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September 10, 2020

Before the next deluge

Opinion

September 10, 2020

The writer is a freelance columnist and former newspaper editor.

Very little can be done unless there is careful thinking carried out in advance. The sight of water rushing through the streets of Karachi and people taking out the rain water from their homes has hopefully taught us a few lessons.

But then perhaps it is too late for lessons and too late to initiate the kind of planning Karachi needs to survive. It has after all suffered catastrophes caused by rain in the past. The record amount of rain that fell this time literally reduced our biggest city to its knees. This should be unacceptable for any government, whether it is the provincial government or the federal set up which has done very little to help.

What we have basically been seeing is a series of photo opportunities which are intended to earn points for the many parties and groups which have suddenly converged on Karachi, desperately anxious to show all they are contributing but essentially oblivious to the agony and genuine risk faced by the people of that city. The cake perhaps must be claimed by Sindh Minister Saeed Ghani who took to the streets wielding a mobile phone and putting out on social media shaky images of small patches of relatively dry roads to try and show all was well. Naturally people caught up in serious urban flooding and in some cases without electricity for up to three days were disinclined to believe these images or take any real notice of them.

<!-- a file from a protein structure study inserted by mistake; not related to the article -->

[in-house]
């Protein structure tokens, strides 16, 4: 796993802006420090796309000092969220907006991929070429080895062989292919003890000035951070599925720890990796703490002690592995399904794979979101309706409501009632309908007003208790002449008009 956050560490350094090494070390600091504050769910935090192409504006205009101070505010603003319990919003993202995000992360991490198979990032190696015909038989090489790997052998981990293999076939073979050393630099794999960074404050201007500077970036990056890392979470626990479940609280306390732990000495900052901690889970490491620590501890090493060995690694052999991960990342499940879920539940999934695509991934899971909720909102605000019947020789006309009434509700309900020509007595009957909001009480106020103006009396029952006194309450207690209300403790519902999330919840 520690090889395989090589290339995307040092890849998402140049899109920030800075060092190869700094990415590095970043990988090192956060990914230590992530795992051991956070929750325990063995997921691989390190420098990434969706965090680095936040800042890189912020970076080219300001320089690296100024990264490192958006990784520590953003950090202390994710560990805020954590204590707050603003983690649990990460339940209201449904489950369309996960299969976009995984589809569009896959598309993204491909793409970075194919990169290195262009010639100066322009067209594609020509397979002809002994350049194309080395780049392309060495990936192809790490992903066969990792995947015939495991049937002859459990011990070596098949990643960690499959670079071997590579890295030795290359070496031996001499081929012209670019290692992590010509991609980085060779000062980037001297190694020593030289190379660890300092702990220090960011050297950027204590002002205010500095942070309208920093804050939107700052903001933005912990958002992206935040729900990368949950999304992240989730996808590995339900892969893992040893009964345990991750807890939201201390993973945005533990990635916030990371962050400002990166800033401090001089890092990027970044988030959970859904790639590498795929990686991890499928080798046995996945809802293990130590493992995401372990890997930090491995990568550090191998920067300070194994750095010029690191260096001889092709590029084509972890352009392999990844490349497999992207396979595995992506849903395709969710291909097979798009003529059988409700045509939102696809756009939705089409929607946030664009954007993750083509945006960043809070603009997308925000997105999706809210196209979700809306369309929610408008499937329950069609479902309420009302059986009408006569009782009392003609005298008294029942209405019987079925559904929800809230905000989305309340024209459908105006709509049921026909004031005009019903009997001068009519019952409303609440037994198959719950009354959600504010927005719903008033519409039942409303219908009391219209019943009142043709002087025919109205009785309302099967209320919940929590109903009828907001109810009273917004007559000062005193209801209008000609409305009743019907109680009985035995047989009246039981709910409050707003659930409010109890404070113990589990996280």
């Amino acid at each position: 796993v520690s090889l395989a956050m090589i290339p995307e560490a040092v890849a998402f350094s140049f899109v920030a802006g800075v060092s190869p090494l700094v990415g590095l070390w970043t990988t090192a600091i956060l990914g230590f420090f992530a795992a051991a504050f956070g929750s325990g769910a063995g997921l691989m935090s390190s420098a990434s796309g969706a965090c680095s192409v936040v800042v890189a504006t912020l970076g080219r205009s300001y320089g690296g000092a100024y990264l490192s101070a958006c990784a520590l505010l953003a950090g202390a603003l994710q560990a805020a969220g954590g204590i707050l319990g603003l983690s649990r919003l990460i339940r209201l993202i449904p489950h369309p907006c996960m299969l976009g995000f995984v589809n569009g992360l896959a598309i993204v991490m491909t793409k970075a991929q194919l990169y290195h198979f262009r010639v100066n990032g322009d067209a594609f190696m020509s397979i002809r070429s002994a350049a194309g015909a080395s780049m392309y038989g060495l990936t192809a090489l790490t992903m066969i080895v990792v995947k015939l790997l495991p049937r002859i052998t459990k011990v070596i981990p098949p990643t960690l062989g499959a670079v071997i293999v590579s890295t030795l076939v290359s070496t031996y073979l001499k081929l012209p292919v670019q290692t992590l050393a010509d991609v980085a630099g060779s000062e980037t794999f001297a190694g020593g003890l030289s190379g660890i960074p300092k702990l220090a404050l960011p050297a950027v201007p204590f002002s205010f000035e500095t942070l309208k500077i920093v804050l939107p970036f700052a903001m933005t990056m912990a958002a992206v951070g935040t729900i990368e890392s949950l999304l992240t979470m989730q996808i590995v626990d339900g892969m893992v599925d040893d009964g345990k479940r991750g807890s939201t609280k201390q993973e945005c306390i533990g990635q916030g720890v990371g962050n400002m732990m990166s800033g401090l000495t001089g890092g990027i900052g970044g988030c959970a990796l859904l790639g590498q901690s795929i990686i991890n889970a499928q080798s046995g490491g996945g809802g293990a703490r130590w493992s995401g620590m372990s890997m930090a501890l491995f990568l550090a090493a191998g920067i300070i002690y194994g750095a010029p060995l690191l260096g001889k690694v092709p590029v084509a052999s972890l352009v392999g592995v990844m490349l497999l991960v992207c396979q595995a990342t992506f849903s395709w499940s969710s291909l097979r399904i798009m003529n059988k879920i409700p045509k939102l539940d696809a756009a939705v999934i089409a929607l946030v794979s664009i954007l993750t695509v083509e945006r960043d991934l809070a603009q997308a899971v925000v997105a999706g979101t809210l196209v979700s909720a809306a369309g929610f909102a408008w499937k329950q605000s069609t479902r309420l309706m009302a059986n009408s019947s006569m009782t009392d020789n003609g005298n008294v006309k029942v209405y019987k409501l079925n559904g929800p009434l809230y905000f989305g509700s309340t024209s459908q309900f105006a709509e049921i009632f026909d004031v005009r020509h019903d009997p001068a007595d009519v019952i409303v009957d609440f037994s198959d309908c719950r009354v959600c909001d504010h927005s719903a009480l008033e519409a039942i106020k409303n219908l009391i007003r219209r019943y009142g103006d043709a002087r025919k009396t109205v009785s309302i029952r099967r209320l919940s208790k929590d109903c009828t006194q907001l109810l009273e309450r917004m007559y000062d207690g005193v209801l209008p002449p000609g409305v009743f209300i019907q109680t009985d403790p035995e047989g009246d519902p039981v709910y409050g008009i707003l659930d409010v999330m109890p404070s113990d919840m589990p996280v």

Prime Minister Imran Khan has not been impressive in his claim that agencies of all kinds including the NDMA and Rangers had played a crucial role in cleaning up Karachi. In the first place Karachi should not need this swarm of groups descending on it. What we do need is a long-term plan for Karachi so that it is never again reduced to the state of collapse into which it plunged last week causing immense suffering to residents left without power literally for days. What they needed at this point was urgent rescue work with excellent coordination rather than carrying out activities that should happen months or even years ago.

What must happen now is a process of planning and a readiness for all those responsible for Karachi to work together. There has to be a recognition that Karachi as Pakistan's largest city has a lot to offer the country and makes a huge contribution to it in terms of the revenue collected from it and in terms of business activity which takes place. The prime minister, who oddly enough coordinated his own efforts in the midst of crisis only with the governor under which there is no agency that could help manage the city, did not help matters. This of course is essentially counterproductive and simply added to the confusion that prevailed with agencies, city authorities and indispensable groups such as the indomitable EdhI Foundation all working separately and without coordination.

The Sindh government is chiefly to blame. As the body elected to serve the people of that province it must accept charge of organising matters, allocating work effectively, caring for people, but most importantly putting plans in place well in advance to decide what needs to be done. This is not all that difficult. Even if the Meteorological Office for whatever peculiar reason has no coordination with any ministry or other authority in Sindh, it should be possible for the government to appoint an official, even an ordinary clerk, to look over weather reports daily both for the short and long term and pass on this information to relevant persons.